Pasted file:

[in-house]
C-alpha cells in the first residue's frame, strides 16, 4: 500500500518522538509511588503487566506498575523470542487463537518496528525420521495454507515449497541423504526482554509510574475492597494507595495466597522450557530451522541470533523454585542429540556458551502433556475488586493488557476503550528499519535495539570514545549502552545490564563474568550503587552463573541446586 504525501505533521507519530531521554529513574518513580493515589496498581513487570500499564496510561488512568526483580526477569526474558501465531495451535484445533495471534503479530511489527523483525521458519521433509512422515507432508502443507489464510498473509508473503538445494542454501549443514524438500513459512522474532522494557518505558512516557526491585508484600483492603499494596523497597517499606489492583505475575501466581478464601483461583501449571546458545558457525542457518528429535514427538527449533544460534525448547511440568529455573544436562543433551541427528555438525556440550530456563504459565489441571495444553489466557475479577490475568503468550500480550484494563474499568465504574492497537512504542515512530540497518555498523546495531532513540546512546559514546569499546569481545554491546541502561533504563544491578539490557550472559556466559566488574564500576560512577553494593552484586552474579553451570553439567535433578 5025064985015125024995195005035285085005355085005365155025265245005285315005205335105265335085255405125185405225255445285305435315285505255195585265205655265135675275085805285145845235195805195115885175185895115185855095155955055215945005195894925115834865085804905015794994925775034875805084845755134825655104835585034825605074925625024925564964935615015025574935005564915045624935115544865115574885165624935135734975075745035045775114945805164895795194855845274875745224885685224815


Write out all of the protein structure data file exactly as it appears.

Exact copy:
[in-house]
C-alpha cells in the first residue's frame, strides 16, 4: 500500500518522538509511588503487566506498575523470542487463537518496528525420521495454507515449497541423504526482554509510574475492597494507595495466597522450557530451522541470533523454585542429540556458551502433556475488586493488557476503550528499519535495539570514545549502552545490564563474568550503587552463573541446586 504525501505533521507519530531521554529513574518513580493515589496498581513487570500499564496510561488512568526483580526477569526474558501465531495451535484445533495471534503479530511489527523483525521458519521433509512422515507432508502443507489464510498473509508473503538445494542454501549443514524438500513459512522474532522494557518505558512516557526491585508484600483492603499494596523497597517499606489492583505475575501466581478464601483461583501449571546458545558457525542457518528429535514427538527449533544460534525448547511440568529455573544436562543433551541427528555438525556440550530456563504459565489441571495444553489466557475479577490475568503468550500480550484494563474499568465504574492497537512504542515512530540497518555498523546495531532513540546512546559514546569499546569481545554491546541502561533504563544491578539490557550472559556466559566488574564500576560512577553494593552484586552474579553451570553439567535433578 5025064985015125024995195005035285085005355085005365155025265245005285315005205335105265335085255405125185405225255445285305435315285505255195585265205655265135675275085805285145845235195805195115885175185895115185855095155955055215945005195894925115834865085804905015794994925775034875805084845755134825655104835585034825605074925625024925564964935615015025574935005564915045624935115544865115574885165624935135734975075745035045775114945805164895795194855845274875745224885685224815